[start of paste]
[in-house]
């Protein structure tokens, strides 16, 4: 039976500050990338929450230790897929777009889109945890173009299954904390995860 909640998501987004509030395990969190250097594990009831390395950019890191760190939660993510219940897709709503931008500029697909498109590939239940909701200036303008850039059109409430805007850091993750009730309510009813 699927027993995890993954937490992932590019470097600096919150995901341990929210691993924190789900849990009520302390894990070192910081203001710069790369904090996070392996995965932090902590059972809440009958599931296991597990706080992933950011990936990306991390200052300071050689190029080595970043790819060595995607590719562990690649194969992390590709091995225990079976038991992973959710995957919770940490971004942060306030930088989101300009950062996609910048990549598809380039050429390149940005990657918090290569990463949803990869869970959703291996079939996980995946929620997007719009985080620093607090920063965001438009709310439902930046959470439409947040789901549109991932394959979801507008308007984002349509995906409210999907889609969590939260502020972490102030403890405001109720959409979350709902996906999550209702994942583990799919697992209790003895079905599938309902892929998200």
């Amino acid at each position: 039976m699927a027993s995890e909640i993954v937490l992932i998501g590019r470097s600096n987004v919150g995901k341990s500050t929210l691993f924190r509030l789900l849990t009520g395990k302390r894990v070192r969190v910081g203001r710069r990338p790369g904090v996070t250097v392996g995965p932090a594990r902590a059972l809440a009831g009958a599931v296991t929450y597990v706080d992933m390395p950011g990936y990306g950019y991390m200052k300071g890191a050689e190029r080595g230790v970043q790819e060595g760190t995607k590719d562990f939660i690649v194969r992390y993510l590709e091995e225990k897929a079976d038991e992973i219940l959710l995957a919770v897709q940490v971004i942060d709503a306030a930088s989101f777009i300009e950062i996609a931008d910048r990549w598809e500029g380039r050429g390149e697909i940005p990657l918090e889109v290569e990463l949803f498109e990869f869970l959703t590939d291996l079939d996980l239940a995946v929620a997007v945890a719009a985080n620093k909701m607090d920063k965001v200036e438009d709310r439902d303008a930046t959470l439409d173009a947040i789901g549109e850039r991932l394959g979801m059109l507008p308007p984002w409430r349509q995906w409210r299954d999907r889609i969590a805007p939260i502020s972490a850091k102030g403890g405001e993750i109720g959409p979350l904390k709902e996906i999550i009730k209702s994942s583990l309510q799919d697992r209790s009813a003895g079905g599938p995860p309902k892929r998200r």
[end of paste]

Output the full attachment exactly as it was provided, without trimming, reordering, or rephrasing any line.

[in-house]
């Protein structure tokens, strides 16, 4: 039976500050990338929450230790897929777009889109945890173009299954904390995860 909640998501987004509030395990969190250097594990009831390395950019890191760190939660993510219940897709709503931008500029697909498109590939239940909701200036303008850039059109409430805007850091993750009730309510009813 699927027993995890993954937490992932590019470097600096919150995901341990929210691993924190789900849990009520302390894990070192910081203001710069790369904090996070392996995965932090902590059972809440009958599931296991597990706080992933950011990936990306991390200052300071050689190029080595970043790819060595995607590719562990690649194969992390590709091995225990079976038991992973959710995957919770940490971004942060306030930088989101300009950062996609910048990549598809380039050429390149940005990657918090290569990463949803990869869970959703291996079939996980995946929620997007719009985080620093607090920063965001438009709310439902930046959470439409947040789901549109991932394959979801507008308007984002349509995906409210999907889609969590939260502020972490102030403890405001109720959409979350709902996906999550209702994942583990799919697992209790003895079905599938309902892929998200």
């Amino acid at each position: 039976m699927a027993s995890e909640i993954v937490l992932i998501g590019r470097s600096n987004v919150g995901k341990s500050t929210l691993f924190r509030l789900l849990t009520g395990k302390r894990v070192r969190v910081g203001r710069r990338p790369g904090v996070t250097v392996g995965p932090a594990r902590a059972l809440a009831g009958a599931v296991t929450y597990v706080d992933m390395p950011g990936y990306g950019y991390m200052k300071g890191a050689e190029r080595g230790v970043q790819e060595g760190t995607k590719d562990f939660i690649v194969r992390y993510l590709e091995e225990k897929a079976d038991e992973i219940l959710l995957a919770v897709q940490v971004i942060d709503a306030a930088s989101f777009i300009e950062i996609a931008d910048r990549w598809e500029g380039r050429g390149e697909i940005p990657l918090e889109v290569e990463l949803f498109e990869f869970l959703t590939d291996l079939d996980l239940a995946v929620a997007v945890a719009a985080n620093k909701m607090d920063k965001v200036e438009d709310r439902d303008a930046t959470l439409d173009a947040i789901g549109e850039r991932l394959g979801m059109l507008p308007p984002w409430r349509q995906w409210r299954d999907r889609i969590a805007p939260i502020s972490a850091k102030g403890g405001e993750i109720g959409p979350l904390k709902e996906i999550i009730k209702s994942s583990l309510q799919d697992r209790s009813a003895g079905g599938p995860p309902k892929r998200r």